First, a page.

Removable Space Maintainers– they serve the same purpose as the fixed ones, with the only difference being that they are made of acrylics that fit over the jaw and are removable.
      • Aligners– these are an alternative for adult braces. The aim is the same – to align your teeth properly. The good news is that they don’t include any brackets or wires and are practically invisible. They also need to be removed before you eat, floss, or brush your teeth.
      • Lip & Cheek Bumpers– if your lips or cheeks are exerting too much pressure on your teeth, your dentist may add bumpers to keep them away.
      • Jaw Repositioning/ Splints– these may be worn on the top or bottom jaw to encourage your jaw to align properly with your teeth. It is recommended for patients with joint disorders.
      • Palatal Expander– this plastic plate is worn over the roof of your mouth and is meant to widen your upper jaw. Screws attached to this plate are pressurized to open the palatal area of your bones.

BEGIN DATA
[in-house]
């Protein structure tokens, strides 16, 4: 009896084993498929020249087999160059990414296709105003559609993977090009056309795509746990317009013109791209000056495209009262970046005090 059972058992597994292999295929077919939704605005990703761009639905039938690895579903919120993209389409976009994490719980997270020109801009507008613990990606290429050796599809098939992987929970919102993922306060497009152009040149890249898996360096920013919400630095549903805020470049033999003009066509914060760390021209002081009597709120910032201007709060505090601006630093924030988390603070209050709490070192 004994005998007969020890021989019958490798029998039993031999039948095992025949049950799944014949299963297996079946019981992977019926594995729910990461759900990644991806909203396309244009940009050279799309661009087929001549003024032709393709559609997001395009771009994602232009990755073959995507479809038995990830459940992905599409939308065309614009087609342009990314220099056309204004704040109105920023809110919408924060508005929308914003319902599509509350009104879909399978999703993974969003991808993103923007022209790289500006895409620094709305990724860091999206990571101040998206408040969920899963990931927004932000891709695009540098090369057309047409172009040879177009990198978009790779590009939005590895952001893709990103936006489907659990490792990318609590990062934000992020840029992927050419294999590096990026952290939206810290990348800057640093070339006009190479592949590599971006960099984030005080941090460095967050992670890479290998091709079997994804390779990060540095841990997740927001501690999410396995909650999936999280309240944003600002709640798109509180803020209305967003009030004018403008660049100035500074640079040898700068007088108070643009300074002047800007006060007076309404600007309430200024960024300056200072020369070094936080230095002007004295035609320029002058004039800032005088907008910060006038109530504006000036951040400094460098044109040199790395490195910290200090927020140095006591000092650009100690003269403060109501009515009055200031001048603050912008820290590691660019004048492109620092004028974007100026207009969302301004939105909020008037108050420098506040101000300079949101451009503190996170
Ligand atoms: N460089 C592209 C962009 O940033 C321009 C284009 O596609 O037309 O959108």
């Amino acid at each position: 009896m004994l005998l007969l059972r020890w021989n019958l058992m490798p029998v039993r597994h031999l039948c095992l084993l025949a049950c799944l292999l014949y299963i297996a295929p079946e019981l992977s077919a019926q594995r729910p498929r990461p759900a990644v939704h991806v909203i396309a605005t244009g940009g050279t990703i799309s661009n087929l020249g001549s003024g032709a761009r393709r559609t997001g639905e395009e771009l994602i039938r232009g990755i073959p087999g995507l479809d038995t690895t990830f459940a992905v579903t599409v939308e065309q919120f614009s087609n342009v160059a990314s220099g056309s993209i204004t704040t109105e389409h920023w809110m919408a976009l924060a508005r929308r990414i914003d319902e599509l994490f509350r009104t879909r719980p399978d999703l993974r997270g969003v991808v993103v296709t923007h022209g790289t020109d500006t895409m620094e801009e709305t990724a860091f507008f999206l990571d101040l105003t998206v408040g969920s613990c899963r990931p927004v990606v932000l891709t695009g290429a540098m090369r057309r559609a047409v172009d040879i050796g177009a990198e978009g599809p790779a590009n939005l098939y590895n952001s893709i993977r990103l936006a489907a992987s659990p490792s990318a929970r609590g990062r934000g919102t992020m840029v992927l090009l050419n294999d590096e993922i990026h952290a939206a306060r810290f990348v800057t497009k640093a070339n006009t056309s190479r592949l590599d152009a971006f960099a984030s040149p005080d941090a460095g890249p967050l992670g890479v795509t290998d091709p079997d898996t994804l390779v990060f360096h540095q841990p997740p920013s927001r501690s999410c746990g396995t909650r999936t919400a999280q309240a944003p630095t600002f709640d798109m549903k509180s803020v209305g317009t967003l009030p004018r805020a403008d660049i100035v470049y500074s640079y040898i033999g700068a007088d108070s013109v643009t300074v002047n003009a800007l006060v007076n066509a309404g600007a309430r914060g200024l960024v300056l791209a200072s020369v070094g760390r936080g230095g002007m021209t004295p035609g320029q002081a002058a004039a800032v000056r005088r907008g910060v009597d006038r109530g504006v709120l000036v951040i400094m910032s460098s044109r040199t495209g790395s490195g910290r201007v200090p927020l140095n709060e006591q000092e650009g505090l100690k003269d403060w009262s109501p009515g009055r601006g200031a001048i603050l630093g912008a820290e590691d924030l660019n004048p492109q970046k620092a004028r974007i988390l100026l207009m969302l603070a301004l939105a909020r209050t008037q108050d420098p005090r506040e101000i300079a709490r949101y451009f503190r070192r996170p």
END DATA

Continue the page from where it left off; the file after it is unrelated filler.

• Headgear– this contraption involves a metal wire or face bow in the front, and a strap that goes around the back of your head. It slows down the growth of the upper jaw and encourages the front teeth to go back while the back teeth remain in place.
      • Removable Retainers– these are worn on the roof of the mouth and prevent your teeth from reverting to their original position after they’ve been properly aligned. This is known as the “retention period.”
        In rare cases, they may be used to avoid thumb-sucking.

      What Does the Procedure Involve?
      We’ve addressed some common questions that people have about orthodontic treatment: